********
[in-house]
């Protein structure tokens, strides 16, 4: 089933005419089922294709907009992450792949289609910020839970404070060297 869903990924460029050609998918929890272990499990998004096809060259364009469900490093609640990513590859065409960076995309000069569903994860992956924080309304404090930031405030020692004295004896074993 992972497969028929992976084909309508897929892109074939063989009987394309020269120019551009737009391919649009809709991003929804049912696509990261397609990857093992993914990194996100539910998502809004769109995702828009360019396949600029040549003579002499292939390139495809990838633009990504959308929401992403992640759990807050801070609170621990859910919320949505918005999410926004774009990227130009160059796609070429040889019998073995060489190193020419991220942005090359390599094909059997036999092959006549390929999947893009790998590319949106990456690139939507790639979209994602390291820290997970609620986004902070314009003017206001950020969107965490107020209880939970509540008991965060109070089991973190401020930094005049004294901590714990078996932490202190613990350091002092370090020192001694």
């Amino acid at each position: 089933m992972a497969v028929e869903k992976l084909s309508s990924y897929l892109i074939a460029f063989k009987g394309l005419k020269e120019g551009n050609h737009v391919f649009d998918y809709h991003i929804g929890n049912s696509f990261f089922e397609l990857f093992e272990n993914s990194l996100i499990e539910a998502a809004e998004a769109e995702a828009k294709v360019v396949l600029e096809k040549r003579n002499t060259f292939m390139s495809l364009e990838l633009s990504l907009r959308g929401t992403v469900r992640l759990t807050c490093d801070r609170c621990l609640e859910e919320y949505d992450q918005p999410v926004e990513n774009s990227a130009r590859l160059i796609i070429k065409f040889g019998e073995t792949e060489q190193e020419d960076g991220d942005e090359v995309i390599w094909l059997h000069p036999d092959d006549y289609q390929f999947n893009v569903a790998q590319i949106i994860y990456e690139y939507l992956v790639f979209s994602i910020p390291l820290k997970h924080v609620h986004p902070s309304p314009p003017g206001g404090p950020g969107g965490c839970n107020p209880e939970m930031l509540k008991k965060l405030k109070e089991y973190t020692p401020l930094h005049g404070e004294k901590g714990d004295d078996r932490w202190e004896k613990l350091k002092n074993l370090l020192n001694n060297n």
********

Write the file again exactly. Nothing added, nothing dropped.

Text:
[in-house]
């Protein structure tokens, strides 16, 4: 089933005419089922294709907009992450792949289609910020839970404070060297 869903990924460029050609998918929890272990499990998004096809060259364009469900490093609640990513590859065409960076995309000069569903994860992956924080309304404090930031405030020692004295004896074993 992972497969028929992976084909309508897929892109074939063989009987394309020269120019551009737009391919649009809709991003929804049912696509990261397609990857093992993914990194996100539910998502809004769109995702828009360019396949600029040549003579002499292939390139495809990838633009990504959308929401992403992640759990807050801070609170621990859910919320949505918005999410926004774009990227130009160059796609070429040889019998073995060489190193020419991220942005090359390599094909059997036999092959006549390929999947893009790998590319949106990456690139939507790639979209994602390291820290997970609620986004902070314009003017206001950020969107965490107020209880939970509540008991965060109070089991973190401020930094005049004294901590714990078996932490202190613990350091002092370090020192001694």
């Amino acid at each position: 089933m992972a497969v028929e869903k992976l084909s309508s990924y897929l892109i074939a460029f063989k009987g394309l005419k020269e120019g551009n050609h737009v391919f649009d998918y809709h991003i929804g929890n049912s696509f990261f089922e397609l990857f093992e272990n993914s990194l996100i499990e539910a998502a809004e998004a769109e995702a828009k294709v360019v396949l600029e096809k040549r003579n002499t060259f292939m390139s495809l364009e990838l633009s990504l907009r959308g929401t992403v469900r992640l759990t807050c490093d801070r609170c621990l609640e859910e919320y949505d992450q918005p999410v926004e990513n774009s990227a130009r590859l160059i796609i070429k065409f040889g019998e073995t792949e060489q190193e020419d960076g991220d942005e090359v995309i390599w094909l059997h000069p036999d092959d006549y289609q390929f999947n893009v569903a790998q590319i949106i994860y990456e690139y939507l992956v790639f979209s994602i910020p390291l820290k997970h924080v609620h986004p902070s309304p314009p003017g206001g404090p950020g969107g965490c839970n107020p209880e939970m930031l509540k008991k965060l405030k109070e089991y973190t020692p401020l930094h005049g404070e004294k901590g714990d004295d078996r932490w202190e004896k613990l350091k002092n074993l370090l020192n001694n060297n």